|    1 |    2 | 00-00-0000 00:00:00                   | 04-15-2004 19:20:15                  |
      +------+------+---------------------------------------+--------------------------------------+
      4 rows in set (0.00 sec)



TIP 4:

   Connect, create table and select with Perl (Linux).  First the DBI module is needed, which
   can be installed from the system prompt as follows:

       # perl -MCPAN -e shell
       cpan> install DBI
       cpan> install DBD::mysql

   The following is an example program:


          #! /usr/bin/perl -w
          #  Copyright (GPL) Mike Chirico mchirico@users.sourceforge.net
          #
          #  Program does the following:
          #     o connects to mysql
          #     o creates perlTest if it doesn't exist
          #     o inserts records
          #     o selects and displays records
          #
          #  This program assumes DBI
          #
          #  perl -MCPAN -e shell
          #  cpan> install DBI
          #  cpan> install DBD::mysql
          #
          #
          #
          #
          #

          use strict;
          use DBI;

          #  You will need to change the following:
          #     o database
          #     o user
          #     o password
          my $database="yourdatabase";
          my $user="user1";
          my $passwd="hidden";
          my $count = 0;
          my $tblcreate= "
            CREATE TABLE IF NOT EXISTS perlTest (
              pkey int(11) NOT NULL auto_increment,
              a int,
              b int,
              c int,
              timeEnter timestamp(14),
             PRIMARY KEY  (pkey)

             ) ";

          my $insert= "
              insert into perlTest (a,b,c)
               values (1,2,3),(4,5,6),(7,8,9)";

          my $select="
              select a,b,c from perlTest ";



          my $dsn = "DBI:mysql:host=localhost;database=${database}";
          my $dbh = DBI->connect ($dsn, $user, $passwd)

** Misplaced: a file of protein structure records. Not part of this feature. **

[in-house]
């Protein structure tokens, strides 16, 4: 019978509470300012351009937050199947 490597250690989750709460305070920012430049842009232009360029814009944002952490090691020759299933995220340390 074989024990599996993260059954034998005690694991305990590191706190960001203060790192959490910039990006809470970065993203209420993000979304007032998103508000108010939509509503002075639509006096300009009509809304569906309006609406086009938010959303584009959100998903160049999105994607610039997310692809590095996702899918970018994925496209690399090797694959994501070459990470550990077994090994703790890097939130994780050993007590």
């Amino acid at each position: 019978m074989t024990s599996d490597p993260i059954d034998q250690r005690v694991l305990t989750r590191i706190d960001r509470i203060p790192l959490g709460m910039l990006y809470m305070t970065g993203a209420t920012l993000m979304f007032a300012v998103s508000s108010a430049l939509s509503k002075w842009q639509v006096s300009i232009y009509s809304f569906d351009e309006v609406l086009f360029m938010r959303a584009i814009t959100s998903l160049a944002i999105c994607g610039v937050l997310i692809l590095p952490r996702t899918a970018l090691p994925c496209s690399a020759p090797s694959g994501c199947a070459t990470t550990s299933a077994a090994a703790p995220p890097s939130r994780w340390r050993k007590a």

or die "Cannot connect to server\n";



          my $s = $dbh->prepare($tblcreate);
             $s->execute();
             $s = $dbh->prepare($insert);
             $s->execute();



             $s = $dbh->prepare($select);
             $s->execute();


          while(my @val = $s->fetchrow_array())
          {
              print " $val[0]  $val[1]  $val[2]\n";
              ++$count;
          }
          $s->finish();

          $dbh->disconnect ( );

          exit (0);



TIP 5:

     Remove duplicate entries.  Assume the following table and data.

              CREATE TABLE IF NOT EXISTS dupTest (
                pkey int(11) NOT NULL auto_increment,
                a int,
                b int,
                c int,
                timeEnter timestamp(14),
               PRIMARY KEY  (pkey)

               );

               insert into dupTest (a,b,c) values (1,2,3),(1,2,3),
                  (1,5,4),(1,6,4);



       mysql> select * from dupTest;
       select * from dupTest;
       +------+------+------+------+---------------------+
       | pkey | a    | b    | c    | timeEnter           |
       +------+------+------+------+---------------------+
       |    1 |    1 |    2 |    3 | 2004-04-16 10:55:35 |
       |    2 |    1 |    2 |    3 | 2004-04-16 10:55:35 |
       |    3 |    1 |    5 |    4 | 2004-04-16 10:55:35 |
       |    4 |    1 |    6 |    4 | 2004-04-16 10:55:35 |
       +------+------+------+------+---------------------+
       4 rows in set (0.00 sec)

       mysql>

       Note, the first two rows contains duplicates in columns a and b. It contains
       other duplicates; but, leaves the other duplicates alone.

          mysql> ALTER IGNORE TABLE  dupTest ADD UNIQUE INDEX(a,b);

          mysql> select * from dupTest;
          select * from dupTest;
          +------+------+------+------+---------------------+
          | pkey | a    | b    | c    | timeEnter           |
          +------+------+------+------+---------------------+
          |    1 |    1 |    2 |    3 | 2004-04-16 11:11:42 |
          |    3 |    1 |    5 |    4 | 2004-04-16 11:11:42 |
          |    4 |    1 |    6 |    4 | 2004-04-16 11:11:42 |
          +------+------+------+------+---------------------+
          3 rows in set (0.00 sec)